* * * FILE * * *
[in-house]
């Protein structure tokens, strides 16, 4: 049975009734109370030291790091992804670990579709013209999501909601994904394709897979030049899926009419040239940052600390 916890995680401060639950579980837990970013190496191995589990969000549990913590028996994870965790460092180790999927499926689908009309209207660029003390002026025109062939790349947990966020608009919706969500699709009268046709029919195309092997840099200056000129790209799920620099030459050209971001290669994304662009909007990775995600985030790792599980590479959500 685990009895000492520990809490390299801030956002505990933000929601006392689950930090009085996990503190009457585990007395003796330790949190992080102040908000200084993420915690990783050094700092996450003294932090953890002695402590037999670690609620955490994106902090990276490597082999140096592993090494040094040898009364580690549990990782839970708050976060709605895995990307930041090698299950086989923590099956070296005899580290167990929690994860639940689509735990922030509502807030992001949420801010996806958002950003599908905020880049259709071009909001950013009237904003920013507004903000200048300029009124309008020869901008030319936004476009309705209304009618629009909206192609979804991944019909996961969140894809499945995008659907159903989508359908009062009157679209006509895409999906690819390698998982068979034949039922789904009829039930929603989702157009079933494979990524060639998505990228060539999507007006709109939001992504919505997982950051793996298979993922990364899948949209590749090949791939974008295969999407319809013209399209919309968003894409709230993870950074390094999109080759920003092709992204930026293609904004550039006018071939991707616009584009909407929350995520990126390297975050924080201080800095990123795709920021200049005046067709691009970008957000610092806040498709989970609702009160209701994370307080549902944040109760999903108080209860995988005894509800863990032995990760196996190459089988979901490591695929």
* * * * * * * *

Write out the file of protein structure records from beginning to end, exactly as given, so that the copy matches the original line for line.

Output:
[in-house]
């Protein structure tokens, strides 16, 4: 049975009734109370030291790091992804670990579709013209999501909601994904394709897979030049899926009419040239940052600390 916890995680401060639950579980837990970013190496191995589990969000549990913590028996994870965790460092180790999927499926689908009309209207660029003390002026025109062939790349947990966020608009919706969500699709009268046709029919195309092997840099200056000129790209799920620099030459050209971001290669994304662009909007990775995600985030790792599980590479959500 685990009895000492520990809490390299801030956002505990933000929601006392689950930090009085996990503190009457585990007395003796330790949190992080102040908000200084993420915690990783050094700092996450003294932090953890002695402590037999670690609620955490994106902090990276490597082999140096592993090494040094040898009364580690549990990782839970708050976060709605895995990307930041090698299950086989923590099956070296005899580290167990929690994860639940689509735990922030509502807030992001949420801010996806958002950003599908905020880049259709071009909001950013009237904003920013507004903000200048300029009124309008020869901008030319936004476009309705209304009618629009909206192609979804991944019909996961969140894809499945995008659907159903989508359908009062009157679209006509895409999906690819390698998982068979034949039922789904009829039930929603989702157009079933494979990524060639998505990228060539999507007006709109939001992504919505997982950051793996298979993922990364899948949209590749090949791939974008295969999407319809013209399209919309968003894409709230993870950074390094999109080759920003092709992204930026293609904004550039006018071939991707616009584009909407929350995520990126390297975050924080201080800095990123795709920021200049005046067709691009970008957000610092806040498709989970609702009160209701994370307080549902944040109760999903108080209860995988005894509800863990032995990760196996190459089988979901490591695929």